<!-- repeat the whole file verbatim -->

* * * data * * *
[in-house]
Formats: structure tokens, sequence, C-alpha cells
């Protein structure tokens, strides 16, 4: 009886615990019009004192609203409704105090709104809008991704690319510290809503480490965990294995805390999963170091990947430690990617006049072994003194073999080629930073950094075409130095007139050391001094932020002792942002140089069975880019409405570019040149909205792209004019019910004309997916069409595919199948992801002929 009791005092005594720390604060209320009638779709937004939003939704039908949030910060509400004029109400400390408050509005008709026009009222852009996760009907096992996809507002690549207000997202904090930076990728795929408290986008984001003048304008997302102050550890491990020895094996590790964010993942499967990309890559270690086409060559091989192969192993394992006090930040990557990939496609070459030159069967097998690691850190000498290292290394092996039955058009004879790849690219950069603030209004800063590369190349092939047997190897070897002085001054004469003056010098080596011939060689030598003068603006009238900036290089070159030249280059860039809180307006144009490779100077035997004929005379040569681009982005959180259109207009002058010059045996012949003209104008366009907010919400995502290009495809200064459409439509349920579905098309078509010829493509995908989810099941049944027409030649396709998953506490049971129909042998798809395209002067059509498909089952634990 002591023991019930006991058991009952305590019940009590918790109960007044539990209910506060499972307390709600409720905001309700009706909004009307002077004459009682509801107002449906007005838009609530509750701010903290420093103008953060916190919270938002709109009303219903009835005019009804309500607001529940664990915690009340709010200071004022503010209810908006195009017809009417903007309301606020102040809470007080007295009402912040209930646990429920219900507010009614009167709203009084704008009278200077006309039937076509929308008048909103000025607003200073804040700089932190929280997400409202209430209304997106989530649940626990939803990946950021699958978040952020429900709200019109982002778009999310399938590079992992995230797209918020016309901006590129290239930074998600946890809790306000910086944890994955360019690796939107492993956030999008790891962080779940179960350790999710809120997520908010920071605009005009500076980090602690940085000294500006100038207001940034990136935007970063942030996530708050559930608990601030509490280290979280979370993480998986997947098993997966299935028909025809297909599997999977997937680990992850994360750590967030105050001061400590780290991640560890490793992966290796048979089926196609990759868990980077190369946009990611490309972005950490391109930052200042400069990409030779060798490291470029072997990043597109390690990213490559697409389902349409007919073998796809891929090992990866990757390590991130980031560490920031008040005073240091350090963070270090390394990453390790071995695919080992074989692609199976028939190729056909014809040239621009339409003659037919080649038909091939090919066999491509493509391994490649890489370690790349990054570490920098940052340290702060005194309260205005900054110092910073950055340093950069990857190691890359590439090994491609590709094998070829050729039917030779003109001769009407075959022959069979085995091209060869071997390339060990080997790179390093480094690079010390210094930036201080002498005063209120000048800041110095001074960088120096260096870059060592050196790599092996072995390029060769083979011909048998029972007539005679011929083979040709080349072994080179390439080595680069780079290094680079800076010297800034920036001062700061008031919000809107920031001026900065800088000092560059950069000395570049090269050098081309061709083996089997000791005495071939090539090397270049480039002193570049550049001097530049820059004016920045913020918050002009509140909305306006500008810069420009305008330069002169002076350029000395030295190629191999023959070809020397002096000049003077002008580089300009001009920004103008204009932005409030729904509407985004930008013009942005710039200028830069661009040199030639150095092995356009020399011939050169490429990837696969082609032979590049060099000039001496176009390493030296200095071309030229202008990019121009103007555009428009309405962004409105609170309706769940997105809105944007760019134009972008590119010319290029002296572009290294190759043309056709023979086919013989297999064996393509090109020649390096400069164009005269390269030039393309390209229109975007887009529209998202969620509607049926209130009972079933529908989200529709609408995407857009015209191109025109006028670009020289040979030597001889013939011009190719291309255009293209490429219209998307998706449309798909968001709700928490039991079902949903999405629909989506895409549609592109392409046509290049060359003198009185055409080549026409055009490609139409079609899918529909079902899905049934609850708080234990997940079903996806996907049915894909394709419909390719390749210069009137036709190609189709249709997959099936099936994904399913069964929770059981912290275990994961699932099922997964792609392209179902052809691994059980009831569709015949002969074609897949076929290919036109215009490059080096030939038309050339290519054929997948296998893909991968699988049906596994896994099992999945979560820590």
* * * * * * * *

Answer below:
[in-house]
Formats: structure tokens, sequence, C-alpha cells
């Protein structure tokens, strides 16, 4: 009886615990019009004192609203409704105090709104809008991704690319510290809503480490965990294995805390999963170091990947430690990617006049072994003194073999080629930073950094075409130095007139050391001094932020002792942002140089069975880019409405570019040149909205792209004019019910004309997916069409595919199948992801002929 009791005092005594720390604060209320009638779709937004939003939704039908949030910060509400004029109400400390408050509005008709026009009222852009996760009907096992996809507002690549207000997202904090930076990728795929408290986008984001003048304008997302102050550890491990020895094996590790964010993942499967990309890559270690086409060559091989192969192993394992006090930040990557990939496609070459030159069967097998690691850190000498290292290394092996039955058009004879790849690219950069603030209004800063590369190349092939047997190897070897002085001054004469003056010098080596011939060689030598003068603006009238900036290089070159030249280059860039809180307006144009490779100077035997004929005379040569681009982005959180259109207009002058010059045996012949003209104008366009907010919400995502290009495809200064459409439509349920579905098309078509010829493509995908989810099941049944027409030649396709998953506490049971129909042998798809395209002067059509498909089952634990 002591023991019930006991058991009952305590019940009590918790109960007044539990209910506060499972307390709600409720905001309700009706909004009307002077004459009682509801107002449906007005838009609530509750701010903290420093103008953060916190919270938002709109009303219903009835005019009804309500607001529940664990915690009340709010200071004022503010209810908006195009017809009417903007309301606020102040809470007080007295009402912040209930646990429920219900507010009614009167709203009084704008009278200077006309039937076509929308008048909103000025607003200073804040700089932190929280997400409202209430209304997106989530649940626990939803990946950021699958978040952020429900709200019109982002778009999310399938590079992992995230797209918020016309901006590129290239930074998600946890809790306000910086944890994955360019690796939107492993956030999008790891962080779940179960350790999710809120997520908010920071605009005009500076980090602690940085000294500006100038207001940034990136935007970063942030996530708050559930608990601030509490280290979280979370993480998986997947098993997966299935028909025809297909599997999977997937680990992850994360750590967030105050001061400590780290991640560890490793992966290796048979089926196609990759868990980077190369946009990611490309972005950490391109930052200042400069990409030779060798490291470029072997990043597109390690990213490559697409389902349409007919073998796809891929090992990866990757390590991130980031560490920031008040005073240091350090963070270090390394990453390790071995695919080992074989692609199976028939190729056909014809040239621009339409003659037919080649038909091939090919066999491509493509391994490649890489370690790349990054570490920098940052340290702060005194309260205005900054110092910073950055340093950069990857190691890359590439090994491609590709094998070829050729039917030779003109001769009407075959022959069979085995091209060869071997390339060990080997790179390093480094690079010390210094930036201080002498005063209120000048800041110095001074960088120096260096870059060592050196790599092996072995390029060769083979011909048998029972007539005679011929083979040709080349072994080179390439080595680069780079290094680079800076010297800034920036001062700061008031919000809107920031001026900065800088000092560059950069000395570049090269050098081309061709083996089997000791005495071939090539090397270049480039002193570049550049001097530049820059004016920045913020918050002009509140909305306006500008810069420009305008330069002169002076350029000395030295190629191999023959070809020397002096000049003077002008580089300009001009920004103008204009932005409030729904509407985004930008013009942005710039200028830069661009040199030639150095092995356009020399011939050169490429990837696969082609032979590049060099000039001496176009390493030296200095071309030229202008990019121009103007555009428009309405962004409105609170309706769940997105809105944007760019134009972008590119010319290029002296572009290294190759043309056709023979086919013989297999064996393509090109020649390096400069164009005269390269030039393309390209229109975007887009529209998202969620509607049926209130009972079933529908989200529709609408995407857009015209191109025109006028670009020289040979030597001889013939011009190719291309255009293209490429219209998307998706449309798909968001709700928490039991079902949903999405629909989506895409549609592109392409046509290049060359003198009185055409080549026409055009490609139409079609899918529909079902899905049934609850708080234990997940079903996806996907049915894909394709419909390719390749210069009137036709190609189709249709997959099936099936994904399913069964929770059981912290275990994961699932099922997964792609392209179902052809691994059980009831569709015949002969074609897949076929290919036109215009490059080096030939038309050339290519054929997948296998893909991968699988049906596994896994099992999945979560820590």